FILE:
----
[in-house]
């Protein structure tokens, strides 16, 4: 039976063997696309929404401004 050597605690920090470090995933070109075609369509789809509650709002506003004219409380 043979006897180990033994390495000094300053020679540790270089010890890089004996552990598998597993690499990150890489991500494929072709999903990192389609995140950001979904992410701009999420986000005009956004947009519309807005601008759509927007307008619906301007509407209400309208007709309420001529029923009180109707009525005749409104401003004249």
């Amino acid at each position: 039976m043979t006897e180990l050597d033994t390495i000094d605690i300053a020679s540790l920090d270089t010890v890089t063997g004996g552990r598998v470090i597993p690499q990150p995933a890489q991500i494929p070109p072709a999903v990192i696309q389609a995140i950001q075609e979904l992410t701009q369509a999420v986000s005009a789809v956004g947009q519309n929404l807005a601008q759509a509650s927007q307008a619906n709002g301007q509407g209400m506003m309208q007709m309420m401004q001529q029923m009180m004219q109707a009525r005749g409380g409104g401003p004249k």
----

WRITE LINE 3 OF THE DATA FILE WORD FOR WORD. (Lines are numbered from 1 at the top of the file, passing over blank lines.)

């Amino acid at each position: 039976m043979t006897e180990l050597d033994t390495i000094d605690i300053a020679s540790l920090d270089t010890v890089t063997g004996g552990r598998v470090i597993p690499q990150p995933a890489q991500i494929p070109p072709a999903v990192i696309q389609a995140i950001q075609e979904l992410t701009q369509a999420v986000s005009a789809v956004g947009q519309n929404l807005a601008q759509a509650s927007q307008a619906n709002g301007q509407g209400m506003m309208q007709m309420m401004q001529q029923m009180m004219q109707a009525r005749g409380g409104g401003p004249k």